Mandela ANC goodbye ahead of burial

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Addis Ababa, 14 December 2013 (WIC) - Nelson Mandela's coffin has set off for his ancestral home in Qunu, where his state funeral will be held on Sunday ending a week of commemorations.
The coffin left a mortuary in Pretoria and arrived at a local air base for a farewell ceremony for ANC members.
President Jacob Zuma and other ANC leaders are attending the ceremony.
At least 100,000 people saw the former South African president's body lying in state in Pretoria over the last three days, but some had to be turned away.
The 95-year-old former leader died on 5 December.
'Human chain'
More than 1,000 ANC members are attending the ceremony at the Waterkloof air base.
Among those invited are also US civil rights activist Jesse Jackson and Ireland's Sinn Fein leader Gerry Adams.
After the ceremony the coffin will be flown to Mthatha airport in the Eastern Cape ahead of the burial in Qunu.
Lt-Gen Xolani Mabangu, from the defence force, said chief mourners among the Madiba clan and Mandela family, as well as senior government officials, would accompany the coffin, the South African Press Association reports.
A military guard of honour will welcome the arrival in Mthatha, and the coffin will be placed on a gun carriage and transported to a hearse.
Local people will form a 'human chain' between Mthatha and Qunu as the procession passes. Once in Qunu, the Thembu community will conduct a traditional ceremony.
On Friday, the South African government said in a statement that "the third day closed with over 50,000 paying their respects to our national icon and first democratically elected president of our country".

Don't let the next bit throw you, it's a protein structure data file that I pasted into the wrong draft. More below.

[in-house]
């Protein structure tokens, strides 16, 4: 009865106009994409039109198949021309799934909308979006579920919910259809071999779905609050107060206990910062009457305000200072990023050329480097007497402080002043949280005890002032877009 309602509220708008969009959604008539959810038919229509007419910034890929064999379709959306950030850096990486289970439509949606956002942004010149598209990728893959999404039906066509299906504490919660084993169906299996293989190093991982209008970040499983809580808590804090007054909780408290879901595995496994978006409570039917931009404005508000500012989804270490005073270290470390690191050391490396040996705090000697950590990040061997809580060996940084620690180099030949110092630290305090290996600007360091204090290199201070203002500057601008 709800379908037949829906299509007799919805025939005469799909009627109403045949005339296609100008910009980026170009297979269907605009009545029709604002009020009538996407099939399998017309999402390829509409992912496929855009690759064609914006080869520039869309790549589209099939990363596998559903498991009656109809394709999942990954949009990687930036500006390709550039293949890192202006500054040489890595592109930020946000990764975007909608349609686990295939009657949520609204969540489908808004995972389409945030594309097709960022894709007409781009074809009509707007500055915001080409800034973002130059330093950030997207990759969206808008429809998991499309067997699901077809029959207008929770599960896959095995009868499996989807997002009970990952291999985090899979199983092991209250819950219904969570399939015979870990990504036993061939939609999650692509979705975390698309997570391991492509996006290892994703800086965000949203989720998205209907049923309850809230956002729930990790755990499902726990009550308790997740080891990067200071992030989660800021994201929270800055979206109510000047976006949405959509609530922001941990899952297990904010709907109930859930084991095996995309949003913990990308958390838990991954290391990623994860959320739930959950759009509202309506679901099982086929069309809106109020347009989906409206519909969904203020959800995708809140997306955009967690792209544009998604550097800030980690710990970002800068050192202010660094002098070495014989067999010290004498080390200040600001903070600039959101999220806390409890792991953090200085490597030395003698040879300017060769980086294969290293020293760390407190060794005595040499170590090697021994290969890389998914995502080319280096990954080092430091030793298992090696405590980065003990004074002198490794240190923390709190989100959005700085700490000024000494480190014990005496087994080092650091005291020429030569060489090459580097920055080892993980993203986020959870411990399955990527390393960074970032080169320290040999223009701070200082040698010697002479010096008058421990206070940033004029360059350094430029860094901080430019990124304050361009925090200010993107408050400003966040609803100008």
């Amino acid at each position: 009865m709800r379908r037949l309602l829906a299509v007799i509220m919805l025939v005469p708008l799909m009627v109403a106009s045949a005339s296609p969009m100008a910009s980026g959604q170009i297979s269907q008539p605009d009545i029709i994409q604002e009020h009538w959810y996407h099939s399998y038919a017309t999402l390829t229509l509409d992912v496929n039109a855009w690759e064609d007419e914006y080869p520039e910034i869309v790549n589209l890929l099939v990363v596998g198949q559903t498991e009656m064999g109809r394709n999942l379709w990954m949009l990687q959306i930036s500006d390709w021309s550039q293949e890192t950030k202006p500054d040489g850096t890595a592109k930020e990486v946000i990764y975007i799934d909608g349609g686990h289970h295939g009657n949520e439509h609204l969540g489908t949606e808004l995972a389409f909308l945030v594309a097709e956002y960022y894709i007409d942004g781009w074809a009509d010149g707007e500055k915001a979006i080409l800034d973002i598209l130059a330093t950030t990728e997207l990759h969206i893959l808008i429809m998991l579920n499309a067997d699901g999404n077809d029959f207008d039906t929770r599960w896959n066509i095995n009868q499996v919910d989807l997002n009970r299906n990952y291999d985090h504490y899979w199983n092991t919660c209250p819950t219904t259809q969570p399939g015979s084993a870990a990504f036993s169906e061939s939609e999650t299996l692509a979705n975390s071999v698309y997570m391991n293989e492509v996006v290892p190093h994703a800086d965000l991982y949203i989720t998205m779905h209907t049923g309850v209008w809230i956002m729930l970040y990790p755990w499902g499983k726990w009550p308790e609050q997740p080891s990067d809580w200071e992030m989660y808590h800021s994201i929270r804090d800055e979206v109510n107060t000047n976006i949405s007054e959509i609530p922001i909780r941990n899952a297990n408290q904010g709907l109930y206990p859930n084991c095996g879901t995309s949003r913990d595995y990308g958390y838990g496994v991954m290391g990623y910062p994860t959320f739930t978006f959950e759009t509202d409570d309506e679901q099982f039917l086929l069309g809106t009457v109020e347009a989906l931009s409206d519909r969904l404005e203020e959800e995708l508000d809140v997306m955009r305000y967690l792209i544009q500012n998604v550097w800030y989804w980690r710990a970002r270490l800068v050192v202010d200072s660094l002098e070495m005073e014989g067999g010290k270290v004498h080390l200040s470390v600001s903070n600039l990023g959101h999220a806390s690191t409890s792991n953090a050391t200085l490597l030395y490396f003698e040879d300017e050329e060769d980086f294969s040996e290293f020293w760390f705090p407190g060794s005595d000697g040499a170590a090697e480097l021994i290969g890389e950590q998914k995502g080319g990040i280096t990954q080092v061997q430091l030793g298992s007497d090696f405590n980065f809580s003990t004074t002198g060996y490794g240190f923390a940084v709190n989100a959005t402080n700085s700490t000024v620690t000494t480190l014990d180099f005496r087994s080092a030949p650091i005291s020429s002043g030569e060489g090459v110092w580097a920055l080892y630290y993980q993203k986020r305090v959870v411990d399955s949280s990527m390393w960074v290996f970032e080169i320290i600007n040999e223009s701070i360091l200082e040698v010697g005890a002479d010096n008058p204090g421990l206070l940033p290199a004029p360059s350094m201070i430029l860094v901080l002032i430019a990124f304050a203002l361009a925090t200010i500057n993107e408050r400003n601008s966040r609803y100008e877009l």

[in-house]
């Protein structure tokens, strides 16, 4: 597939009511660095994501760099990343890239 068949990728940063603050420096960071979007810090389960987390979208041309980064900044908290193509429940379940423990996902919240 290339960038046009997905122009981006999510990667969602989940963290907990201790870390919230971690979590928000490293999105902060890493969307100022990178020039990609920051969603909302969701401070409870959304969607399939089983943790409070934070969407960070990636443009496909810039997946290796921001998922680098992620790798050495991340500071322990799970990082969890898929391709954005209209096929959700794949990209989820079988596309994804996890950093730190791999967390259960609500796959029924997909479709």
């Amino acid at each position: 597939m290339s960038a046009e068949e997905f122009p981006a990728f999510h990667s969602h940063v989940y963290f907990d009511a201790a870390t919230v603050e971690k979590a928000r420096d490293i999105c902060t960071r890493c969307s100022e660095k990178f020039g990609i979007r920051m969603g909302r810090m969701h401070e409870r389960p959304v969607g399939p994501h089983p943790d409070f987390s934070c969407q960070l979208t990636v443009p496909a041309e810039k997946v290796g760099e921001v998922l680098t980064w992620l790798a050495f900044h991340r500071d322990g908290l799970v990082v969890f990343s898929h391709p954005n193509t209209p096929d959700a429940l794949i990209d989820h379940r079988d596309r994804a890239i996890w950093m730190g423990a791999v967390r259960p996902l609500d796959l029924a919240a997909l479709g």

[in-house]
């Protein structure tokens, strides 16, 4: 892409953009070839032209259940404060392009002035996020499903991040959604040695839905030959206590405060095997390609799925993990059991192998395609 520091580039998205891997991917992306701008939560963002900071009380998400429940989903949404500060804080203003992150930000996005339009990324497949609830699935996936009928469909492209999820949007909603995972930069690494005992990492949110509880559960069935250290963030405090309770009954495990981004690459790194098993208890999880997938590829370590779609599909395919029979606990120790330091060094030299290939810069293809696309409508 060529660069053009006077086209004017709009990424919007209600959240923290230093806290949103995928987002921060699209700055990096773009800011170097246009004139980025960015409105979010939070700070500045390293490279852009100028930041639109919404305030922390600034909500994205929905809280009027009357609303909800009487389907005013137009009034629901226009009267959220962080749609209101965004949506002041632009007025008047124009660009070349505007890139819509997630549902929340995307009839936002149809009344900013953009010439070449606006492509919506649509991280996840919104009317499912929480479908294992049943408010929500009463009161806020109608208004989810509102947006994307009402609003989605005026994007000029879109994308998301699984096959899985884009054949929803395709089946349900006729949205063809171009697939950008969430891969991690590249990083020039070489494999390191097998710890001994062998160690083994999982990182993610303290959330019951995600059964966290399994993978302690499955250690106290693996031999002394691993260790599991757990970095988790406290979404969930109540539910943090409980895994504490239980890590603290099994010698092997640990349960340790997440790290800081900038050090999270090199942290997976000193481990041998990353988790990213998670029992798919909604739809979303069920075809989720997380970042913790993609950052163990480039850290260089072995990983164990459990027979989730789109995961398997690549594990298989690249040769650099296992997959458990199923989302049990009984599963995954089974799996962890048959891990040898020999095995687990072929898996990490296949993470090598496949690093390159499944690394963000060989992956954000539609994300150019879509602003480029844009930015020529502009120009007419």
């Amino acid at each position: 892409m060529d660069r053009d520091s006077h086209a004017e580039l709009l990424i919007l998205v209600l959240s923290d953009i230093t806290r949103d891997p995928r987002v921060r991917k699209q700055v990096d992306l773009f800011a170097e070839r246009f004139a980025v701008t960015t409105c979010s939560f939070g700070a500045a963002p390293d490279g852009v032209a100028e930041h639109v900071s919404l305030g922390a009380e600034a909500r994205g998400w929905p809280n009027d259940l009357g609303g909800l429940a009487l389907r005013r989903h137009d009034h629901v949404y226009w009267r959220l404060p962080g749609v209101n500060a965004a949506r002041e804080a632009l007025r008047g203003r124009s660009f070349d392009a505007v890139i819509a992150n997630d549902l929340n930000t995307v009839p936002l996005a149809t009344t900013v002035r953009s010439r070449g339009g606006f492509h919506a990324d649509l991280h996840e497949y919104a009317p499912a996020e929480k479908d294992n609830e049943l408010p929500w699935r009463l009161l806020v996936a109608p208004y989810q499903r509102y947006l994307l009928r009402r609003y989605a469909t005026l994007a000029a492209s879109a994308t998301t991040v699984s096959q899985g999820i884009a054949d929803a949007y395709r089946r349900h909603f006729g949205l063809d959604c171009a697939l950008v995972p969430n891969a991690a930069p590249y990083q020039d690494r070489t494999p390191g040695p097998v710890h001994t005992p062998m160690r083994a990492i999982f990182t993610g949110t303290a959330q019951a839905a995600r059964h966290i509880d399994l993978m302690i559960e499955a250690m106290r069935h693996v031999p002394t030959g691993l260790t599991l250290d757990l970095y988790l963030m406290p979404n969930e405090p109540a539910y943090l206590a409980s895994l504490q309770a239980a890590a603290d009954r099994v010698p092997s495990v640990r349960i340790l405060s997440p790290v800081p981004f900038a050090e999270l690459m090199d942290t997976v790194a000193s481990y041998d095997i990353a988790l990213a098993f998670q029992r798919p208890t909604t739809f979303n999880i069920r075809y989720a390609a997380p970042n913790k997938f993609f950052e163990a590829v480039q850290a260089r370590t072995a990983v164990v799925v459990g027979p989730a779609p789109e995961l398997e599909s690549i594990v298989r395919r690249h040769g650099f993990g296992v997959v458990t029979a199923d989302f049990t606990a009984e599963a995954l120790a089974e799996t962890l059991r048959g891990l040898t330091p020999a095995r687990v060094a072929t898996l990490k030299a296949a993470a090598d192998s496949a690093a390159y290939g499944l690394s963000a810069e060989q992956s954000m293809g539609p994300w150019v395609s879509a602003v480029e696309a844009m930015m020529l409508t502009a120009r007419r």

Shortly before the lying in state came to an end, at 17:45 local time (15:45 GMT), hundreds of people towards the front of the queue pushed through in the hope to be one of the last through the door.
One police officer told the AFP news agency: "There are too many people. The whole of the Republic of South Africa wants to say goodbye."
Many people waited in the queue for 11 hours for the chance to see Nelson Mandela's body.
Some were angry more time had not been allowed for this ceremonial; others said even if they could not reach his coffin for a personal farewell it was enough simply to be there.
Correspondents who visited the coffin said Mr Mandela's body could be seen through a glass screen, dressed in one of his trademark patterned shirts.
At each end of the casket stood two navy officers clad in white uniforms, with their swords pointing down.
A national day of reconciliation will take place on 16 December when a statue of Mr Mandela will be unveiled at the Union Buildings.
On Tuesday, tens of thousands of South Africans joined scores of world leaders for a national memorial service as part of a series of commemorations for Mr Mandela. (BBC)

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